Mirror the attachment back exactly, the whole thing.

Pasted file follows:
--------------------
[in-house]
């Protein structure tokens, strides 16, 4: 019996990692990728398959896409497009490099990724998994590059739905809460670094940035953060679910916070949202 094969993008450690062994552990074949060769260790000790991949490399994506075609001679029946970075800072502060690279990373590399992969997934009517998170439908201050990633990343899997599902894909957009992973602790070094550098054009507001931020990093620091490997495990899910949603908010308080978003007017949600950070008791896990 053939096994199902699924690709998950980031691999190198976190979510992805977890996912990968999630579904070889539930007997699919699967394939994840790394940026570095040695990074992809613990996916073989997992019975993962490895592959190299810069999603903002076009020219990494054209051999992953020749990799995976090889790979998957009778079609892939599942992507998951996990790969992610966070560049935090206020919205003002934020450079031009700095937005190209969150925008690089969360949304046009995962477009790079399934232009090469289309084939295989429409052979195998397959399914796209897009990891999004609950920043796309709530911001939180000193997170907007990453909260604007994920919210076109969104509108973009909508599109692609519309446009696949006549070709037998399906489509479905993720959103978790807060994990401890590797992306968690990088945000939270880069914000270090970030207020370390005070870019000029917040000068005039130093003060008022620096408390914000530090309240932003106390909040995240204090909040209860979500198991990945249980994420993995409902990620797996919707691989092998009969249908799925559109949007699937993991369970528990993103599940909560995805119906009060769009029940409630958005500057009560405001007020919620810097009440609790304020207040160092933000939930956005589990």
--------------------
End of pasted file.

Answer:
[in-house]
């Protein structure tokens, strides 16, 4: 019996990692990728398959896409497009490099990724998994590059739905809460670094940035953060679910916070949202 094969993008450690062994552990074949060769260790000790991949490399994506075609001679029946970075800072502060690279990373590399992969997934009517998170439908201050990633990343899997599902894909957009992973602790070094550098054009507001931020990093620091490997495990899910949603908010308080978003007017949600950070008791896990 053939096994199902699924690709998950980031691999190198976190979510992805977890996912990968999630579904070889539930007997699919699967394939994840790394940026570095040695990074992809613990996916073989997992019975993962490895592959190299810069999603903002076009020219990494054209051999992953020749990799995976090889790979998957009778079609892939599942992507998951996990790969992610966070560049935090206020919205003002934020450079031009700095937005190209969150925008690089969360949304046009995962477009790079399934232009090469289309084939295989429409052979195998397959399914796209897009990891999004609950920043796309709530911001939180000193997170907007990453909260604007994920919210076109969104509108973009909508599109692609519309446009696949006549070709037998399906489509479905993720959103978790807060994990401890590797992306968690990088945000939270880069914000270090970030207020370390005070870019000029917040000068005039130093003060008022620096408390914000530090309240932003106390909040995240204090909040209860979500198991990945249980994420993995409902990620797996919707691989092998009969249908799925559109949007699937993991369970528990993103599940909560995805119906009060769009029940409630958005500057009560405001007020919620810097009440609790304020207040160092933000939930956005589990």